Queen: Ramya Krishnan Resurrects Jayalalithaa, And How!
'Did you love him?’
That’s what Simi Garewal asked J Jayalalithaa, late CM and ‘Amma’ of Tamil Nadu, in her popular talk show Rendezvous. It is this interview that drives the narrative of Queen, a ‘biopic’ series based on the novel of the same name.
The first season (eleven episodes of about an hour each) is out on MX Player. Here’s The Quint’s review. It’s a bilingual (English-Tamil), but the Tamil version is dubbed and feels like a shoddy afterthought. There are quite a lot of Tamil dialogues in the English version, but that’s mostly spot on.
Directed by Gautham Vasudev Menon and Prasath Murugesan, Queen has Ramya Krishnan playing the lead role. Queen tells the familiar story of Jayalalithaa's childhood, life as a cinema star and MGR's protege, and as a politician. But it takes the viewer into the living rooms of these familiar characters, and lets you listen in to their personal conversations.
The trailer, btw, is unimaginative, and carpeted with a single music track that has nothing to do with the visuals. Those who look past it, and begin to watch the show, are rewarded.
It's like breaking the coconut of banality to get to the sweet water and pulp inside.
Queen, the series, is a heady mix of the political history of Tamil Nadu, the story of Kollywood (Tamil cinema), and some insidious cinematic liberties. And Ramya Krishnan reigns supreme, as J Jaya... I mean, Shakti Seshadri.
And therein lies the first hook. Everything about the series is familiar. The story of J Jayalalithaa, right from her 'class-leader' student days, to her tantrum protesting her mother's decision to push her into cinema, to her MGR and Soban Babu’s love stories. But the names have been changed slightly, the party colours altered just a tad, Ramya Krishnan looks nothing like Jayalalithaa but her personality is identical.
Any resemblance to characters or incidences in real life seem purposely incidental. The problem of finding 'lookalikes' is thus eliminated, and the viewer is left to pick out the very obvious easter eggs strewn across every episode.
The first season is of eleven episodes. Each episode is anywhere between 45 minutes to over an hour in length. All of the actors think before they speak, and after they speak. And also speak slowly, as if thinking while they speak.
Queen isn't a movie, nor is it the typical digital series. It is its own animal, and one that takes full advantage of the fact that time is not a limitation in this format. Yes, everything is slower than normal. But in spite of this, and despite the fact that the entire series hinges on conversations between people; it holds.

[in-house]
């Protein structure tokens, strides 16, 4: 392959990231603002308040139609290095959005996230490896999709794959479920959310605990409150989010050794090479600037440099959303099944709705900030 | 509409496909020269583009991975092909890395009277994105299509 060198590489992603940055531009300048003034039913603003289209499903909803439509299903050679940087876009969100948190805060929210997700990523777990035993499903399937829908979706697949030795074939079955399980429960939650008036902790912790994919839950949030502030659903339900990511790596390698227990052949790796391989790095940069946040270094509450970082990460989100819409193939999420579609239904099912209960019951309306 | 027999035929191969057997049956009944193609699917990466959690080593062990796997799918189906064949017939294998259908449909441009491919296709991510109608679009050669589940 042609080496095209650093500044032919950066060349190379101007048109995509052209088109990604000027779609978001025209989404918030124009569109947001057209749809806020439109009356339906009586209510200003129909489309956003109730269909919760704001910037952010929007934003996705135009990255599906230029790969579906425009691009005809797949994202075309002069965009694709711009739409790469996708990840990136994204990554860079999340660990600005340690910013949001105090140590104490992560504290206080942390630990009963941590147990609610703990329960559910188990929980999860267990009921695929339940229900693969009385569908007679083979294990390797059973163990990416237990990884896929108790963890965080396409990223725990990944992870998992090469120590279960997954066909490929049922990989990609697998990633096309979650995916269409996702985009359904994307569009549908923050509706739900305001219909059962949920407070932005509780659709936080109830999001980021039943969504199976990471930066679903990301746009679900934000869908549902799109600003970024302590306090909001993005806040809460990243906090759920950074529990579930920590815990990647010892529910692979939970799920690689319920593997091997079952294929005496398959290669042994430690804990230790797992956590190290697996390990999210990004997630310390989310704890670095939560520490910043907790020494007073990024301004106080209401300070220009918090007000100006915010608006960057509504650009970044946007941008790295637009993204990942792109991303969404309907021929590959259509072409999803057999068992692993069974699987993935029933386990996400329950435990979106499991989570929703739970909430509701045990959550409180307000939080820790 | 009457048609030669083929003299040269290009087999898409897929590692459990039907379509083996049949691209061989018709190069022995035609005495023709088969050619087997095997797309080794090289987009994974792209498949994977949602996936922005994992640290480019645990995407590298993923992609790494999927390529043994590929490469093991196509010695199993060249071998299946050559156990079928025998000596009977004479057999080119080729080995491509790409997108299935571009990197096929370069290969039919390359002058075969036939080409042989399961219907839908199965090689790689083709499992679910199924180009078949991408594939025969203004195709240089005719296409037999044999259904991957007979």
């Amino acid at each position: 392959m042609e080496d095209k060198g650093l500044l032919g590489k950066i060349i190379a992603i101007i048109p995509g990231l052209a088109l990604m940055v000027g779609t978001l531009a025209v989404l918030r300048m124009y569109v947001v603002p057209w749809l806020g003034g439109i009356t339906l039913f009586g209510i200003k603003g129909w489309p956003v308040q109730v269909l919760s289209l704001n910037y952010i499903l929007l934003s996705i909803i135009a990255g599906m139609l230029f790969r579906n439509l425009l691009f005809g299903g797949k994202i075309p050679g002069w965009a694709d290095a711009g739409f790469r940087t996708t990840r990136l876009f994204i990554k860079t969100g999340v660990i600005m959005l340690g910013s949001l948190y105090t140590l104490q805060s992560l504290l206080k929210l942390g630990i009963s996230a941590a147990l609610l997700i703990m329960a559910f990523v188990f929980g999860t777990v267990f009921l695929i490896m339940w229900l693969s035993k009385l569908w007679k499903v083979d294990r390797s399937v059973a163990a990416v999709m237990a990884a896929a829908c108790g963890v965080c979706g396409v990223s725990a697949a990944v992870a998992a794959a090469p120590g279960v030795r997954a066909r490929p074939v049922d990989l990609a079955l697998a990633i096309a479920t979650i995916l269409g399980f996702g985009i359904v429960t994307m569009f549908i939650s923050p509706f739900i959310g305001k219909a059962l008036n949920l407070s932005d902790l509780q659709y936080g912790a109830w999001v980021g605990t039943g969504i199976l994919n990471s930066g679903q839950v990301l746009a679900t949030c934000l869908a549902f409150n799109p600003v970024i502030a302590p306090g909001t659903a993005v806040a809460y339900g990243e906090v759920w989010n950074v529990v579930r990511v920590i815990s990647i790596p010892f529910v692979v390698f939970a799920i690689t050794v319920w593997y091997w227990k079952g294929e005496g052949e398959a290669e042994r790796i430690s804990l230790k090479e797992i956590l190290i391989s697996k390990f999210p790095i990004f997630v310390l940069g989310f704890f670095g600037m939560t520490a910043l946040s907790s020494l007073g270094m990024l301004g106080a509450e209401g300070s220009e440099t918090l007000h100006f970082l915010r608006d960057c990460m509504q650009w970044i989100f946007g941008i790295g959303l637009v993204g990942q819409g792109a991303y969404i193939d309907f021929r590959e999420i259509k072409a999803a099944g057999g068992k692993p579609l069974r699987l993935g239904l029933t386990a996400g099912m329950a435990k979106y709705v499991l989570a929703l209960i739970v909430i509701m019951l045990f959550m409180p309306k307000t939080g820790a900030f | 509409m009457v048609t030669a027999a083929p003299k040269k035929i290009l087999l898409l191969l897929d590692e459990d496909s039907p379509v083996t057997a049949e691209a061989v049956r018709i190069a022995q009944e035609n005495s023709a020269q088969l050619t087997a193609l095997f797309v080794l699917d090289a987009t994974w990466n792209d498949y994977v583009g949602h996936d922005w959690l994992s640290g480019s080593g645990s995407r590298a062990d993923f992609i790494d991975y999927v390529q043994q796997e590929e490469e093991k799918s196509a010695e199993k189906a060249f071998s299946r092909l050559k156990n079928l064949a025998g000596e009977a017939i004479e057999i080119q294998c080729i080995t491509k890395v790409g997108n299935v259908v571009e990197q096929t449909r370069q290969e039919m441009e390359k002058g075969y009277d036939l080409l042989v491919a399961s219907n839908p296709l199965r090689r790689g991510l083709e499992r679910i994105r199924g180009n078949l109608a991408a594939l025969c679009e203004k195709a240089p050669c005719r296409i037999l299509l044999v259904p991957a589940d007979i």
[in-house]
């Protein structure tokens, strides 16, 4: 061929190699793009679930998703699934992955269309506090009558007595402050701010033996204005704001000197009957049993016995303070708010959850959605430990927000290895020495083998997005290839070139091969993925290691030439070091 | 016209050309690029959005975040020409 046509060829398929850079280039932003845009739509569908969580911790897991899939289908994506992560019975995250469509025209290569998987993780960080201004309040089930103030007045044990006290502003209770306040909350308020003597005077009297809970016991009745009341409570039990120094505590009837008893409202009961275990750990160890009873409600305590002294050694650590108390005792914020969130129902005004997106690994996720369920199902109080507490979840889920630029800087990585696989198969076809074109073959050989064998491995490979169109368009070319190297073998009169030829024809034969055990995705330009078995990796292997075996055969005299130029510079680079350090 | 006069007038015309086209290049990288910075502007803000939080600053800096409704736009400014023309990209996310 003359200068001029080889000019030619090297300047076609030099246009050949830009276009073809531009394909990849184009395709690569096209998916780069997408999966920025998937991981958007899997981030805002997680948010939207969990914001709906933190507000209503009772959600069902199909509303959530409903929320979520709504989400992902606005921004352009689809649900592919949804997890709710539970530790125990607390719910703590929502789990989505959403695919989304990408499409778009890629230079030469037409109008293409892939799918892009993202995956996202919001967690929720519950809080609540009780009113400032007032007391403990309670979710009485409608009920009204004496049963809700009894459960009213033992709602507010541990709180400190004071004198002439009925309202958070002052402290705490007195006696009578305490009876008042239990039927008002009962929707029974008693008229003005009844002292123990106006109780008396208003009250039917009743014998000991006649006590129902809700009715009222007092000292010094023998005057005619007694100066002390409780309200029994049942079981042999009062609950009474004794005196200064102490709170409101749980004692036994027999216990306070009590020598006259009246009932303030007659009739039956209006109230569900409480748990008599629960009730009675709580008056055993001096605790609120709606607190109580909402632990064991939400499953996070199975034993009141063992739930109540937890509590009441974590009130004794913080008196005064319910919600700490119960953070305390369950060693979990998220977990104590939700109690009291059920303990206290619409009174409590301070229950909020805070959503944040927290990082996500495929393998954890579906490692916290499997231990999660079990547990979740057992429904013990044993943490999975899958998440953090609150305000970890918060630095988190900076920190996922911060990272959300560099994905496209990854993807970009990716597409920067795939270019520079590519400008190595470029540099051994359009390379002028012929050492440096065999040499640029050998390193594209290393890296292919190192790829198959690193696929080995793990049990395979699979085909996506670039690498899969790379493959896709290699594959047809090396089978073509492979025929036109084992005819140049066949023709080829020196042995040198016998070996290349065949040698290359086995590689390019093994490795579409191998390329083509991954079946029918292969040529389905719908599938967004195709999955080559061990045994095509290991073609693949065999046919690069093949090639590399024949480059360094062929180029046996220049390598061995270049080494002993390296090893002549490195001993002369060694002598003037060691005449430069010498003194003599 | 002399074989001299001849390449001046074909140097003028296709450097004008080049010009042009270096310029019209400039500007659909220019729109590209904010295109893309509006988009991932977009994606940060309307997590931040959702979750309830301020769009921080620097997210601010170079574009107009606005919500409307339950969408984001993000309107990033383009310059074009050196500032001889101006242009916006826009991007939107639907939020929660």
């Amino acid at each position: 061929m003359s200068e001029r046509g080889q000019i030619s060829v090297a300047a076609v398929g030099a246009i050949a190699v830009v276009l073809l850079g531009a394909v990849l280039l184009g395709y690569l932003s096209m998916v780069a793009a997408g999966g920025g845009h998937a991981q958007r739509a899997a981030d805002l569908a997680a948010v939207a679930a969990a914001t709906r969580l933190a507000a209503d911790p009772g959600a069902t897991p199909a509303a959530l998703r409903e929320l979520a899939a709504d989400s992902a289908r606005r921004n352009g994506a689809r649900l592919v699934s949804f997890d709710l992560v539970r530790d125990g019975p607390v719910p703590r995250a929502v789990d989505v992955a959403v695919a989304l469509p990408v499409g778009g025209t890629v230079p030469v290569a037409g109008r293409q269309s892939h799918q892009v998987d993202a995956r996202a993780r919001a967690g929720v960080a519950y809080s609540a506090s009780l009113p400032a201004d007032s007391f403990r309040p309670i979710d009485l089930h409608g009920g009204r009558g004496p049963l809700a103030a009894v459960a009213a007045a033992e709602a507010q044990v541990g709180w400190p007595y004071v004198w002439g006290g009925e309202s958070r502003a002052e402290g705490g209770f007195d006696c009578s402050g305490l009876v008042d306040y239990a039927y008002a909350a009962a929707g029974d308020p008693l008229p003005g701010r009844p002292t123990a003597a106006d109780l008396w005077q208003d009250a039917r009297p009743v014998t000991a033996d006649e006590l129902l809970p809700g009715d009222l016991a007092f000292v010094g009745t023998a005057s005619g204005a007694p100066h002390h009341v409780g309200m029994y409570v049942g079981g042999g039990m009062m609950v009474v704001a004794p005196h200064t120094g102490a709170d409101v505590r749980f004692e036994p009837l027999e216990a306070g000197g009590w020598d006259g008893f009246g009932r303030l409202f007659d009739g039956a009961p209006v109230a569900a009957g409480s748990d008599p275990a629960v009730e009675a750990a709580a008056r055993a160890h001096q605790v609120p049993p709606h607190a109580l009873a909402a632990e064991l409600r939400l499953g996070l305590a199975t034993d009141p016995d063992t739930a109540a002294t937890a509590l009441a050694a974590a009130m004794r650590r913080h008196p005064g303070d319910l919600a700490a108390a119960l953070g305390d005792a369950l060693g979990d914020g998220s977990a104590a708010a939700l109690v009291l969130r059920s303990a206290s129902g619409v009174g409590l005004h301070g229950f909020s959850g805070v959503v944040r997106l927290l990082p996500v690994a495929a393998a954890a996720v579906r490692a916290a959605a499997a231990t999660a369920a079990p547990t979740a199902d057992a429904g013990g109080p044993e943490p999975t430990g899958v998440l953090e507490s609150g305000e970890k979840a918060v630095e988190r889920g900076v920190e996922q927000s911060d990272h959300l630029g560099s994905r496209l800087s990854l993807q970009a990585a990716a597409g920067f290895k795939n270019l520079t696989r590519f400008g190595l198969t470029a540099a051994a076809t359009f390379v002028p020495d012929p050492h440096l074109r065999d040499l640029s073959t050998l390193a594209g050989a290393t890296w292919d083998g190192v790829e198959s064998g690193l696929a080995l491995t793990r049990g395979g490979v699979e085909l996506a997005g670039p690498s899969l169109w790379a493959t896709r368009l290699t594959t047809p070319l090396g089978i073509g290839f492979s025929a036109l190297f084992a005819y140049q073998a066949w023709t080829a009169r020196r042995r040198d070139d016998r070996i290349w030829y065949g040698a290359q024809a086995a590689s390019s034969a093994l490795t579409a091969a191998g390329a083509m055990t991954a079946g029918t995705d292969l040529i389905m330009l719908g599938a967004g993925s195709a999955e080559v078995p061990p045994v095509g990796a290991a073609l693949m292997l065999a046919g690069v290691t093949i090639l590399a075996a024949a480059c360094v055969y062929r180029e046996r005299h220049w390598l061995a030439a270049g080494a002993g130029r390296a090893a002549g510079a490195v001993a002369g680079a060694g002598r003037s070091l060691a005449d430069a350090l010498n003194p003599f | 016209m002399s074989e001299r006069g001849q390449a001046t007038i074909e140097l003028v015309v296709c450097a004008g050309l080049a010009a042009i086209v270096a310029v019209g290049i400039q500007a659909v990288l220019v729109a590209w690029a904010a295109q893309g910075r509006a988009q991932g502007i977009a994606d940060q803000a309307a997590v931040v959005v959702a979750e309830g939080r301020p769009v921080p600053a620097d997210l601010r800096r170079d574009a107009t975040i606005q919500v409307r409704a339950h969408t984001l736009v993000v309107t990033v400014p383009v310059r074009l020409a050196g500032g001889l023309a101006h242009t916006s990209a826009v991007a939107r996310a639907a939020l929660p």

Pre-teen and teenage Jayalalithaa is played by Anikha. She has played the daughter to Tamil star Ajith in two films. She plays herself, and does it well. Anjana is the young Jayalalithaa. She is burdened with dialogues that aren't. Most of her lines in English are ramblings that fit into the pages of a diary. And her body language is far from that of a hyper-intelligent, supremely confident woman who is used to looking her best under the constant spotlight and cameras.
A woman born in a conservative family, pushed into a profession she wants no part of, taken advantage of, her silence mistaken for arrogance, toughened by circumstance, at the top of her profession; This is Jayalalithaa's life, by her own admission, in a nutshell. And it rings equally true of Ramya Krishnan's life too, as she admits in an interview to The Quint.
Her portrayal therefore is electrifying, despite the fact that it's slower than real life, and despite the fact that we can compare these visuals to Jayalalithaa's video interviews.
Indrajith Sukumaran plays GMR (like MGR), and reveals the silently menacing side to the original superstar CM of Tamil cinema. He's not melodramatic by any measure. And sometimes, his pauses between dialogues feel like they're more cued by someone off-screen than as part of the character. Yet, the Shakti Seshadri-GMR conversations are gold. The chemistry is electrifying, and Indrajith coolly holds his own against a consummate actor.
Adapted from the novel to the screen by Reshma Ghatala, the tone of the narrative in Queen occasionally goes adrift, especially when the characters begin to philosophise their situations. Shakti Seshadri's suicide note to her childhood friend is the best example of this malaise. It starts off in a simple enough ramble, and then;
The Tamil-English version is the best option (versus Hindi or Tamil). Most of the dialogues between the characters is in Tamil, while the Simi Garewal interview and some personal ramblings are in English. This keeps English dialogues that have no connect with the ethos of the world, as marginalia.
It’s the actors and their performances that somehow makes the dialogues work. Surprisingly, the Tamil dubbing over the English dialogues has even less of a connect, since it's spoken in a generic, ad-film dialect.
Queen has its flaws. But it is the largest, and most ambitious Tamil language series to hit the digital platform yet. Ramya Krishnan truly shines in her character, because she lives each moment of it. Despite the disconnect in dialogues, the plot twists that are surprisingly close to reality, keeps the audience hooked. And while Darbuka Siva's music is uninspired and safe, and probably from a licensed music bank, it doesn't disturb.
Gautham Vasudev Menon has delivered content that can be considered a fresh twist to a familiar genre, if not the first steps towards a whole new genre of storytelling. Watch Queen, for Ramya Krishnan, and for the familiarity of a story you know, but just barely.
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